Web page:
The author does not cover most Anti-BDG lines. He does cover the Lemberger and Huebsch. He does not cover most of the French, Dutch, Pirc or Benoni lines. That information can be found in other places that do not cover the BDG.

Dany Sénéchaud writes a four page Preface on the gambit. He has written a book on E.J. Diemer (also in French).

At the end of Jégo's book he has a Literature & Information page where he lists BDG related books and websites. Excellent stuff! To sum up: Nice book. Buy it!

More info:

Thursday, July 1, 2010

Swatting Another Mosquito

In the 1950s Diemer flooded the chess world with letters extolling the virtues of his gambit, making a bit of a pest of himself, no doubt. Max Euwe indulged him a bit, to be rewarded (some might say cursed) by having the 5...e6 defense to the BDG named after himself. When Diemer persisted in debating some variation, Euwe declined in a 5 May 1956 letter. The pertinent paragraphs, loosely translated:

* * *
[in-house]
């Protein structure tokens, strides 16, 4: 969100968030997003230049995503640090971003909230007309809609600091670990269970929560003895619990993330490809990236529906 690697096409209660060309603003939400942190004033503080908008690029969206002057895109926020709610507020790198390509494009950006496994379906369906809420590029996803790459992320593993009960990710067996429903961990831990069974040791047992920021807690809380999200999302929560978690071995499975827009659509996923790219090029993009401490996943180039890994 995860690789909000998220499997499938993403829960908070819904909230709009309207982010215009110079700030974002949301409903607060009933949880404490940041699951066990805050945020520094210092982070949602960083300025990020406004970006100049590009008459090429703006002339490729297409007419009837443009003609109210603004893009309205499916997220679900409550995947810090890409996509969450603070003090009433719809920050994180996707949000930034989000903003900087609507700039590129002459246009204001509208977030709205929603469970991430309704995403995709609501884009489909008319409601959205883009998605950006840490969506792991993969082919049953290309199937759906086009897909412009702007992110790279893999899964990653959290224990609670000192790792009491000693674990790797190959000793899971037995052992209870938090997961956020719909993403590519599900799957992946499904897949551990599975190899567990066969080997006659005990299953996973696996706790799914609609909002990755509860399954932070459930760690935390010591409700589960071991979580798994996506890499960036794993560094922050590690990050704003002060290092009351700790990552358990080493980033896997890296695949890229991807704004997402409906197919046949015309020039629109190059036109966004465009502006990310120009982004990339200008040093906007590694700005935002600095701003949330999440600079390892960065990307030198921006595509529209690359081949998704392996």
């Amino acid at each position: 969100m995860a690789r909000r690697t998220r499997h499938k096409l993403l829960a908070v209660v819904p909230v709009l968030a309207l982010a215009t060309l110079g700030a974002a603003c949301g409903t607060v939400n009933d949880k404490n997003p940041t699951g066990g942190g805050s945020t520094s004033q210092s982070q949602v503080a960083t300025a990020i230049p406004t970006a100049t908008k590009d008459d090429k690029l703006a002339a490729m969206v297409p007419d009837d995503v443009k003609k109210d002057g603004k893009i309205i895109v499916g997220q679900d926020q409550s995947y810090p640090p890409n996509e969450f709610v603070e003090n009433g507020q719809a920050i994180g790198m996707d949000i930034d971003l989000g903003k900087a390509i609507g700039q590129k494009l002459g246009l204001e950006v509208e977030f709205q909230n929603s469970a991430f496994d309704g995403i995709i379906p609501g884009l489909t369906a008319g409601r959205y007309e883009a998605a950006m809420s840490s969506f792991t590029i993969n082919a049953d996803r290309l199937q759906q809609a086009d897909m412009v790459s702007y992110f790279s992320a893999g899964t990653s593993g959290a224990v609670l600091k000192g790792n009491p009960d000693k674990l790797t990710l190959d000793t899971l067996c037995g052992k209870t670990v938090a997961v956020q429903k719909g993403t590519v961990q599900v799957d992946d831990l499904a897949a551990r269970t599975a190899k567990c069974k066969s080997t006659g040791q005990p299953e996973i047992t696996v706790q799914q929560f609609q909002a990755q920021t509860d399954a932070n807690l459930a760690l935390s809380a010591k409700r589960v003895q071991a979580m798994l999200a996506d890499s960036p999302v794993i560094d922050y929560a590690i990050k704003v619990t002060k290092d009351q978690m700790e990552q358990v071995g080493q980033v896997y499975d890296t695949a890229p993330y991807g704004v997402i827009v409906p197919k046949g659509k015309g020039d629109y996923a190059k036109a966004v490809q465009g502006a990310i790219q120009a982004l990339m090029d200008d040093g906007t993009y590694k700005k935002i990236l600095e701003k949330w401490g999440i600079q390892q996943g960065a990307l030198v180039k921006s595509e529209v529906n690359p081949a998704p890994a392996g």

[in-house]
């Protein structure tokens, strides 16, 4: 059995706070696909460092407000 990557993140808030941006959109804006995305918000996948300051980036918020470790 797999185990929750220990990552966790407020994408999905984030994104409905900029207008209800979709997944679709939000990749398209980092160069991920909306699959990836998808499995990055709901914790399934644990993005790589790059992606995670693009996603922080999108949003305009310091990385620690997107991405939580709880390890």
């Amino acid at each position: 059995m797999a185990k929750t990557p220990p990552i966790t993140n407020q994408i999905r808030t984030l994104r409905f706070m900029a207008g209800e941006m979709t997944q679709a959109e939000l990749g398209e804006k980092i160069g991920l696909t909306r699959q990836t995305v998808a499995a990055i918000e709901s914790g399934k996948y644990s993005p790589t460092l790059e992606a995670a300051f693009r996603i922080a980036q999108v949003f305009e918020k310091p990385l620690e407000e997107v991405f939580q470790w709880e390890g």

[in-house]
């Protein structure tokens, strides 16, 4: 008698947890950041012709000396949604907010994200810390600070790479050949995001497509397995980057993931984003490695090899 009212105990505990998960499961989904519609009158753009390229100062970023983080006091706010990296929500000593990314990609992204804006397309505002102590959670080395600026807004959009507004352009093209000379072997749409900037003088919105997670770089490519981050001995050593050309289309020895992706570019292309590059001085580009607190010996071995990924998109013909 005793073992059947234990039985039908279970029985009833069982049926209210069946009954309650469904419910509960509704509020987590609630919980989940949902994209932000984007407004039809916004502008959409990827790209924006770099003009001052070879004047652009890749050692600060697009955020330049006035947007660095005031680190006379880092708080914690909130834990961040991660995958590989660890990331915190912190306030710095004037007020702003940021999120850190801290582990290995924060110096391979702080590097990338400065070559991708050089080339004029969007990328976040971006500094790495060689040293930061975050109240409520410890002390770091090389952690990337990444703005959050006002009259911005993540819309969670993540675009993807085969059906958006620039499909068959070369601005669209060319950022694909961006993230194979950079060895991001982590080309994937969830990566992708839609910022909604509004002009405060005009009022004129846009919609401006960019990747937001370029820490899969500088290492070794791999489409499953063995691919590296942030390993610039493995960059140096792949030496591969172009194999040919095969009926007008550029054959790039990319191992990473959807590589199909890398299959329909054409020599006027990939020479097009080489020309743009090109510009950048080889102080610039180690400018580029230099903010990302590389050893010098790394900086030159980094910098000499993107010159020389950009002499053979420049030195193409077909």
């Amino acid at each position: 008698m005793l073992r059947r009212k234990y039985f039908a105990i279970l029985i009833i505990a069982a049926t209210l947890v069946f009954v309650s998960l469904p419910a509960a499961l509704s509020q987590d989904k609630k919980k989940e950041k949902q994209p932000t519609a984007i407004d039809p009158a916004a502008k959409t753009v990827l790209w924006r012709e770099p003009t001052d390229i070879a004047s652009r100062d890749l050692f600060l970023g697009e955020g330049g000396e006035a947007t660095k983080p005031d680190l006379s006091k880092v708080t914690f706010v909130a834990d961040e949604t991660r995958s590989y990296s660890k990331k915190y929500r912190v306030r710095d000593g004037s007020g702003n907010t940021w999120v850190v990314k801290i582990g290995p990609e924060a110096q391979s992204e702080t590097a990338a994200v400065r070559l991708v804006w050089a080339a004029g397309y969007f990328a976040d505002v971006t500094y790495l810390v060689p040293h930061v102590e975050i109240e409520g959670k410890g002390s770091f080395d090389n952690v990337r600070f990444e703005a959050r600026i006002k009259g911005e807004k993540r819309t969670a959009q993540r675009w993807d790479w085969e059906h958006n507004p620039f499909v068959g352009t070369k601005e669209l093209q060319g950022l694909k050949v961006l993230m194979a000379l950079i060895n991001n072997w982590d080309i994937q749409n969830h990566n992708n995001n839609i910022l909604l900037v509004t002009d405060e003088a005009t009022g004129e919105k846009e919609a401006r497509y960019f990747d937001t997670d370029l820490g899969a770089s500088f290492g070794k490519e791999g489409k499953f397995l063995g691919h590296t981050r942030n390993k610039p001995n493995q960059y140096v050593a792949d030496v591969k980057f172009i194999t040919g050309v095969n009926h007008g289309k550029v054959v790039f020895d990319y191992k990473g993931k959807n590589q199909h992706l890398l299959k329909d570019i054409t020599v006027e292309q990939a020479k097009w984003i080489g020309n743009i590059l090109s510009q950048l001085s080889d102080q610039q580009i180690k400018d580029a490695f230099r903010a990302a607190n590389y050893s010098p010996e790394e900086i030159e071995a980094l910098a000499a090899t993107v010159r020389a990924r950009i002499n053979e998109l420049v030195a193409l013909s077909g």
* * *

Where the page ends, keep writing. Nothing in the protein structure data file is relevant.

Any opinion on my part, right or wrong, could be answered with ten other possibilities, which would again raise new problems. And these ten bring on another hundred, etc. Gambit play is just complicated, and it is often a matter of taste whether one prefers the extra pawn or the attack.
Now the Blackmar-Diemer Gambit is an interesting way of playing, but I cannot possibly spend the rest of my chess career on it. Forgive my reservations, therefore, but you must not interpret this as fear. It is rather that, if thousands of mosquitoes are attacking, it makes no sense to kill ten or a hundred.
Recently another mosquito showed up in Russia and stung the Euwe Defense.